Posts tagged “fitness

5 myths that is sabotaging your fitness goals

#1 Breakfast is the most important meal of the day

This is one of the most oft-quoted health advice I hear and is probably the biggest culprit for the increase in insulin resistance and obesity.

Breakfast is actually the most important meal of the day because you are breaking fast, and if you get it wrong, you can throw off your energy balance for the entire day.

It should not, however, be the largest meal of the day. If you want to burn fat, then get up and move in the morning before refuelling. Force your body to use your fat stores for energy rather than switch them off by putting sugary breakfast products into your system. Even 20 minutes of moderate movement will boost your metabolism and circulation to the point where your endocrine system is balanced and ready for the day.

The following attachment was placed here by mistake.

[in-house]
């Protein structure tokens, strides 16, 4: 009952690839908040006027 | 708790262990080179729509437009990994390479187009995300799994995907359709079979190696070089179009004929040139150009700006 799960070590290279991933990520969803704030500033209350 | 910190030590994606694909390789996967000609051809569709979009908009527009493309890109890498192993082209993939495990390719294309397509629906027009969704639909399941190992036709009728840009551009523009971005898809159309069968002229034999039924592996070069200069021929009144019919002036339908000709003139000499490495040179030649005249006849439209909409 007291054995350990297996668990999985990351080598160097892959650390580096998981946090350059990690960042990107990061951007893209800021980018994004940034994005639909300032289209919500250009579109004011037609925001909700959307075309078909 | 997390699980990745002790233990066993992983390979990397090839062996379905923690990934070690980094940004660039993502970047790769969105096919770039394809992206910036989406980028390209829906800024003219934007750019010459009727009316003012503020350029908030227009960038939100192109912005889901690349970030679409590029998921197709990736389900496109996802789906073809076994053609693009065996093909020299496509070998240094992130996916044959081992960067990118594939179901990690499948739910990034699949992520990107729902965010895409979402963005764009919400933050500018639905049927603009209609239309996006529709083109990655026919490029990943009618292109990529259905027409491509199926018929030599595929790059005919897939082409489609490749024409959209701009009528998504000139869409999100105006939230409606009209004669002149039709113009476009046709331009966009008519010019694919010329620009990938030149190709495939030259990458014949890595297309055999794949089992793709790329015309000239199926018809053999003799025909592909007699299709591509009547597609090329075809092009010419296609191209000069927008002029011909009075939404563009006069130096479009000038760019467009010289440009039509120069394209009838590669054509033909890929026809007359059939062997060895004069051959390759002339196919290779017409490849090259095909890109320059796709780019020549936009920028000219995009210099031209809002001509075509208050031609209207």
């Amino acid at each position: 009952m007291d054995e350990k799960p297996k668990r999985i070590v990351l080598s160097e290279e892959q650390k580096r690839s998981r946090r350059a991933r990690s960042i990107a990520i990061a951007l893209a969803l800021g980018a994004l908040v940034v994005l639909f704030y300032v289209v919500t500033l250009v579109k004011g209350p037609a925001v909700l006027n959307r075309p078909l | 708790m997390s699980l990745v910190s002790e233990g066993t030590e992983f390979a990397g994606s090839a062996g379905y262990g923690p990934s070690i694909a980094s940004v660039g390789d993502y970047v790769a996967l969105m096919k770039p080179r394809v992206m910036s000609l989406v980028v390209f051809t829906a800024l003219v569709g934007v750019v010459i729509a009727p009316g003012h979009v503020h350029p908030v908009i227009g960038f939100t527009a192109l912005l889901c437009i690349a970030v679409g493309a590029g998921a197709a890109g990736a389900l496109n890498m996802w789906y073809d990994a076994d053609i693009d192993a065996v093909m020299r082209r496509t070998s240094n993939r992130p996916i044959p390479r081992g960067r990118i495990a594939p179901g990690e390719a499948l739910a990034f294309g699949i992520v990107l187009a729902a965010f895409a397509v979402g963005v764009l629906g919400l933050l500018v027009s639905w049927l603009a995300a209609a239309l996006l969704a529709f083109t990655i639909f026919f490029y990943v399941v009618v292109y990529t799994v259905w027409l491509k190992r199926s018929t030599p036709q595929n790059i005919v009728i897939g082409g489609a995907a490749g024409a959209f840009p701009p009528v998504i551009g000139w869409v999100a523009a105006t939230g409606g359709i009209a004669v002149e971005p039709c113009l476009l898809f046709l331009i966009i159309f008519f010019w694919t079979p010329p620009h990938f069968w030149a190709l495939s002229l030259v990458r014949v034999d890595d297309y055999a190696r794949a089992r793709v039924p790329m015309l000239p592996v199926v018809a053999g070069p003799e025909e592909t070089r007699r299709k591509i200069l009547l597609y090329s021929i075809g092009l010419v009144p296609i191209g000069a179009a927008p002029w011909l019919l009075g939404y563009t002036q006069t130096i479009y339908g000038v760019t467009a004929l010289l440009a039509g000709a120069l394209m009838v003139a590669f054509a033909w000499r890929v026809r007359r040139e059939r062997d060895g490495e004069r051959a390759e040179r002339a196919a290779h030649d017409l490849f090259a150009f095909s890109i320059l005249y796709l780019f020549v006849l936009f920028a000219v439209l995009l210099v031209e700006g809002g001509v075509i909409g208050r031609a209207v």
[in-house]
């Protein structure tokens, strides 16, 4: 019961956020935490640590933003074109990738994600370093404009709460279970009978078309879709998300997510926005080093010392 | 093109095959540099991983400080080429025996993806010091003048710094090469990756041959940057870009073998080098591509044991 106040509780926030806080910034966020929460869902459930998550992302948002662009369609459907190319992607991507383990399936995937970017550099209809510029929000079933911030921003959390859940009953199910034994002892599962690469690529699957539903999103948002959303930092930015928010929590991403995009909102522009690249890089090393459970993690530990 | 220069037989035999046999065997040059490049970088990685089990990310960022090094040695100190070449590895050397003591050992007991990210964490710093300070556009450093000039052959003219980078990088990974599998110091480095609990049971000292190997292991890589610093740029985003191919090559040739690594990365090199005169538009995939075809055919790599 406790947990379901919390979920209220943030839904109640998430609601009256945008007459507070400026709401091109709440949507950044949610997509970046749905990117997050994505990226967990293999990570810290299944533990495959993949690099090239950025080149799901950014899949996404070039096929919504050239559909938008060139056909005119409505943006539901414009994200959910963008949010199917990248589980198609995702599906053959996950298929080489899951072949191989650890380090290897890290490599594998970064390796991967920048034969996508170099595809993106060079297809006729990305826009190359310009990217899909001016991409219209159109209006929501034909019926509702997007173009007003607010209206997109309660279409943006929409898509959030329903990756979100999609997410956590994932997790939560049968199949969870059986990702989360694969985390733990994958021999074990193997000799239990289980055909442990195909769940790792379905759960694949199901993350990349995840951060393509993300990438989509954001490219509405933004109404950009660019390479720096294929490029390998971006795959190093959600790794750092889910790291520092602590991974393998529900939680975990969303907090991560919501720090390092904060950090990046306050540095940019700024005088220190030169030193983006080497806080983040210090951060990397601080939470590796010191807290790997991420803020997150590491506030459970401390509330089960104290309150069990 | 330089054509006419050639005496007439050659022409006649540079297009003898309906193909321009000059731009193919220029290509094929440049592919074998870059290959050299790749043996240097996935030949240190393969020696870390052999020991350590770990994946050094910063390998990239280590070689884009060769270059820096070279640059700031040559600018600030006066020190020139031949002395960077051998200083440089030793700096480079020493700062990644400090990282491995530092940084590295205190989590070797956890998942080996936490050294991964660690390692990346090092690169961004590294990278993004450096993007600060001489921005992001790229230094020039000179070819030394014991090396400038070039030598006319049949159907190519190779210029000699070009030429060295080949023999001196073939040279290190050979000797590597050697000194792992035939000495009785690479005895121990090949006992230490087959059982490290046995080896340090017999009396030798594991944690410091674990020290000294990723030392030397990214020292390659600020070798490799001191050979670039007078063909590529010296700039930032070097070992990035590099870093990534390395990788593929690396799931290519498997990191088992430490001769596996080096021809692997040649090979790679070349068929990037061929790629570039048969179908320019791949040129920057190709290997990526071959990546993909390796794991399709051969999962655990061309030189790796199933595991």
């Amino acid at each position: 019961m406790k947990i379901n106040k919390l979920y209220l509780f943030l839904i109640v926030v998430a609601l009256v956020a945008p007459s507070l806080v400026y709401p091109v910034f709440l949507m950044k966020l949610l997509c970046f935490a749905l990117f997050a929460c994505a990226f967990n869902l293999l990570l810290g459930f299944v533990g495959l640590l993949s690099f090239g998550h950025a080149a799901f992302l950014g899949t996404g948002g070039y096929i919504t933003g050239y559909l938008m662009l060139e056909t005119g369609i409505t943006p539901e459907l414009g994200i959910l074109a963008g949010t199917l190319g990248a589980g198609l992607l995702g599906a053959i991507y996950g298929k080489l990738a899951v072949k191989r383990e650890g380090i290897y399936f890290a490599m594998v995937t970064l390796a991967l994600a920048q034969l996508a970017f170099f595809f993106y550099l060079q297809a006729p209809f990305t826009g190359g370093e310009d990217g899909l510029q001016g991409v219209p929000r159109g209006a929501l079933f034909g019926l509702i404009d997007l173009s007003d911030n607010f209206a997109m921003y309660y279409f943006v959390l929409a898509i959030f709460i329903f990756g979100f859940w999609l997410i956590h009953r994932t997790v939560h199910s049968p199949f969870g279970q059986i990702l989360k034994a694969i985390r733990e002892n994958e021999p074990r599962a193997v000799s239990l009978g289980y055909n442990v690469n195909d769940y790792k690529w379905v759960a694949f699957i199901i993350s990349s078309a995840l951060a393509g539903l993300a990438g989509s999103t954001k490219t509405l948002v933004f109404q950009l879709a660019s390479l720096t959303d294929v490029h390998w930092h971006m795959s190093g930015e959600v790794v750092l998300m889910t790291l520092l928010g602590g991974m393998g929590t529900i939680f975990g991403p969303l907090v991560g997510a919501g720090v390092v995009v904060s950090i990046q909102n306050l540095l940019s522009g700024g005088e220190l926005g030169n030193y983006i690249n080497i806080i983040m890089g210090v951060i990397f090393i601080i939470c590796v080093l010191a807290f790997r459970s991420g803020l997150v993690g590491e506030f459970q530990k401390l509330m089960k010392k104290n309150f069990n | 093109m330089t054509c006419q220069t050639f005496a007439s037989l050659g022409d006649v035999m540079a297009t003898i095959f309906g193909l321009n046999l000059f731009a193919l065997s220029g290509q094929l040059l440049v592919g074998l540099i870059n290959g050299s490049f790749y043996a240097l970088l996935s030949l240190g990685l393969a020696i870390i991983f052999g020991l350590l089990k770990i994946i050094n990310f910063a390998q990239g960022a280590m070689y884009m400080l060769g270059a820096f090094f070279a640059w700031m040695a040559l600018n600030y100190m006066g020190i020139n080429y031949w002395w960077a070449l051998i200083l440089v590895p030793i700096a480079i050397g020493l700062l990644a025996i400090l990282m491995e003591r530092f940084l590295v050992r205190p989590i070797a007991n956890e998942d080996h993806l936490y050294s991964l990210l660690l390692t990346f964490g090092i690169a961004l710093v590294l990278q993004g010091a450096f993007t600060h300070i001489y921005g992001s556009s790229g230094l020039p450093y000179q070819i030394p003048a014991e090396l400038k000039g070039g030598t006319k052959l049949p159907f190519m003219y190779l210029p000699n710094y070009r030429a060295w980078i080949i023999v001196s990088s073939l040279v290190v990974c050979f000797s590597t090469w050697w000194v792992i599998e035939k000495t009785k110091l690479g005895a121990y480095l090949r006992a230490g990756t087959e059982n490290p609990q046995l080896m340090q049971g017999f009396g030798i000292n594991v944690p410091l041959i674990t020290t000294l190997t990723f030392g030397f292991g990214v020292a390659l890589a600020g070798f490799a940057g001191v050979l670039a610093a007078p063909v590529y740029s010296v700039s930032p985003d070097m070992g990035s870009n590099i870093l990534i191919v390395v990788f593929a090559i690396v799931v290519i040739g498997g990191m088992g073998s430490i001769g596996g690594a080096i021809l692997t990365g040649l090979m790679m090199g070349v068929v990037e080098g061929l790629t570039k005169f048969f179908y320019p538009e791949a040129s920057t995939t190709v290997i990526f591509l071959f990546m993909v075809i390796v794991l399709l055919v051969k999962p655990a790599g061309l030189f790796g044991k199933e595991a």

If you don’t have the time for 20 minutes, then fast for two to three hours upon waking to ensure you are still scavenging from your fat stores.

Having a spoonful of healthy fat like coconut oil or Udo’s 369 will help keep hunger at bay while giving you an energy boost.

That is why Bulletproof Coffee has become the breakfast of choice for so many athletes and health fans over the past few years.

#2 Don’t exercise on an empty stomach

Some experts believe that exercising on an empty stomach makes you weaker and can cause dizziness or fainting. This is true if you are hypoglycaemic or have a habit of snacking before movement.